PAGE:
https://www.publications.parliament.uk/ ... 3_en_1.htm
A few pages back I put up a couple of posts on a similar theme Gibbo Government set out new powers to shape electric vehicle infrastructure ending up in the Bill now being considered by Parliament.

Alongside that deep within the blurb, was this rather woolly commitment.
Its goal is a Government manifesto commitment that by 2050 nearly all cars and vans should
be zero emission vehicles, which will mean all new cars and vans should be zero emission vehicles by
2040.


My opinion, not ambitious enough, and no game-changing policies springing from more testing targets. I would like a stronger commitment. and once its made lets get on with it, dare to lead, and facilitate economic activity and develop an expertese from the process in infrastructure/ vehicle manufacturing/ and power generation which can be exported around the globe.

Regards Neil

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Re: Electric cars/vans/bikes-Conversions/Secondhand..etc

Post by Gibbo2286 »

I probably should have taken a bit more time to post a link to the Commons debates on the subject Neil, as I said I watch a lot of BBC Parliament and there has been a fair bit of stuff from many MPs on the subject.
There was even some during the Brexit debate regarding encouraging to production and design of electric cars and batteries in the UK.

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Re: Electric cars/vans/bikes-Conversions/Secondhand..etc

Post by white exec »

Following on from "Who Killed..." was "The Revenge of the Electric Car".
This looks at how it came back with a vengeance, and provides some fascinating insight into the role of Renault-Nissan, as well as Elon Musk. Well worth watching.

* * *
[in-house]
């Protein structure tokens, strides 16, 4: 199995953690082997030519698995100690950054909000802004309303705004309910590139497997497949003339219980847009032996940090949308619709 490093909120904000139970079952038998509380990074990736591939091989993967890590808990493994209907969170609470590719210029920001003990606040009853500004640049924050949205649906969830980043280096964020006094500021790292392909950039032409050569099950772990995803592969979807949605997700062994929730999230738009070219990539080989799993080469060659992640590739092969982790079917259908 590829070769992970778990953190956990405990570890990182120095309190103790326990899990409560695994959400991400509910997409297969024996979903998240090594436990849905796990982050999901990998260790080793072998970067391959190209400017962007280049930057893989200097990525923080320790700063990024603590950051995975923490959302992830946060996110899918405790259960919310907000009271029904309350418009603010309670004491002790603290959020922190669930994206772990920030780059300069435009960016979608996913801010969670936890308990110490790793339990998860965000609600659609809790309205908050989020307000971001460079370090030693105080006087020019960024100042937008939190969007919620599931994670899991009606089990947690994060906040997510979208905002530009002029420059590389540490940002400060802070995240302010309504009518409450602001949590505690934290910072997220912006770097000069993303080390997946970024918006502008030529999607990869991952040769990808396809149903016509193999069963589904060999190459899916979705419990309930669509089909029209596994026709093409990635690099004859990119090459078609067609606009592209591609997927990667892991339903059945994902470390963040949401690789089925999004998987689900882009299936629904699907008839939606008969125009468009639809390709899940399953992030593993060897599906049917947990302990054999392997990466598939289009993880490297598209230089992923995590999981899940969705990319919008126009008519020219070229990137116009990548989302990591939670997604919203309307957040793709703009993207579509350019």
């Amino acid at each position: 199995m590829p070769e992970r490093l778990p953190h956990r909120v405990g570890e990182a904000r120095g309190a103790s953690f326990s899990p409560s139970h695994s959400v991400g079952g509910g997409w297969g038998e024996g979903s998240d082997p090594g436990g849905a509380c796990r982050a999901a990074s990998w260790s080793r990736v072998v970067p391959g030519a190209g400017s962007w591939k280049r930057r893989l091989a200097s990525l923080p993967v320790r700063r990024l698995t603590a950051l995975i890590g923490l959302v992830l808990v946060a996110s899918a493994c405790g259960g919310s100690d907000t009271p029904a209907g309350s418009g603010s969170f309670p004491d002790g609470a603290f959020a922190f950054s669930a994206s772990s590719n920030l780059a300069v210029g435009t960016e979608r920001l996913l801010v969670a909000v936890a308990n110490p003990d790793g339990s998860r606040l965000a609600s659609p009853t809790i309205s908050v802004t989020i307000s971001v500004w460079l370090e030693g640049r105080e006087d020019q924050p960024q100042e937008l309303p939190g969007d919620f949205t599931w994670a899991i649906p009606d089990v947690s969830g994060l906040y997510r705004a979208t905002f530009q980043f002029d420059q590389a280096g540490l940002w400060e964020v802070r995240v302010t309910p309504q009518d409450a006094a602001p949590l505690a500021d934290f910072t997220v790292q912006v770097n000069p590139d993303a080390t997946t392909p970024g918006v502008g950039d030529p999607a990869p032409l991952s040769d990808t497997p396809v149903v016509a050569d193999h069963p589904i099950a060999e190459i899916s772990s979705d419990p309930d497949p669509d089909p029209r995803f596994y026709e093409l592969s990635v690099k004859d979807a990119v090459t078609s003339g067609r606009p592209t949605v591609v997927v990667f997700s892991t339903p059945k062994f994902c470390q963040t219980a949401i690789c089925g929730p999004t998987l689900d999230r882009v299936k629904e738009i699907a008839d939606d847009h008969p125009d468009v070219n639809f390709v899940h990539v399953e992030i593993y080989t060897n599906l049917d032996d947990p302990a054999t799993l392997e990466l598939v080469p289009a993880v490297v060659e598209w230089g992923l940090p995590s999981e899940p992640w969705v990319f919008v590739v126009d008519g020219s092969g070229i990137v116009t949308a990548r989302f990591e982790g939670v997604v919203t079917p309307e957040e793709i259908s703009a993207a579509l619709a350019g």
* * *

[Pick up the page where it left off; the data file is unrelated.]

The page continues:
It's here, on YouTube:
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Re: Electric cars/vans/bikes-Conversions/Secondhand..etc

Post by Mandrake »

white exec wrote:Following on from "Who Killed..." was "The Revenge of the Electric Car".
This looks at how it came back with a vengeance, and provides some fascinating insight into the role of Renault-Nissan, as well as Elon Musk. Well worth watching.
It's here, on YouTube:
http://www.youtube.com/watch?v=ru89x1jmpq4
Yes its a very good watch, if you like to see the machinations behind the scenes and the competition that was going on between GM, Nissan and Tesla over that time period. I've watched the whole thing before and its well worth watching if electric cars interest you in any way.

It's also interesting to see just how fragile Tesla was in those early days as a company, suffering quite a few setbacks that could have sunk the company before the Model S was even launched, in fact the company came close to defaulting on staff wages and was only rescued by a personal loan, if I remember right! Elon also sunk all his own money into keeping Tesla afloat during that time and could have lost the lot had it gone sour. He was definitely "all in" on the electric car game. Luckily they got through that difficult patch and the gamble paid off and they were able to launch the Model S and the rest is history.

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Re: Electric cars/vans/bikes-Conversions/Secondhand..etc

Post by NewcastleFalcon »

Their are an increasing number of stories from all over the world of governments whether City, State or National are setting out their ambitions to achieve zero-emission transport systems (yes take it back to the power generation stage and the odd bit of Co2 may emerge but increasingly power generation is turning to solar in particular and other renewable resources).

California has long been a case in point and this recent announcement is further confirmation.

California Utilities Plan To Spend $1 Billion To Electrify Transportation Sector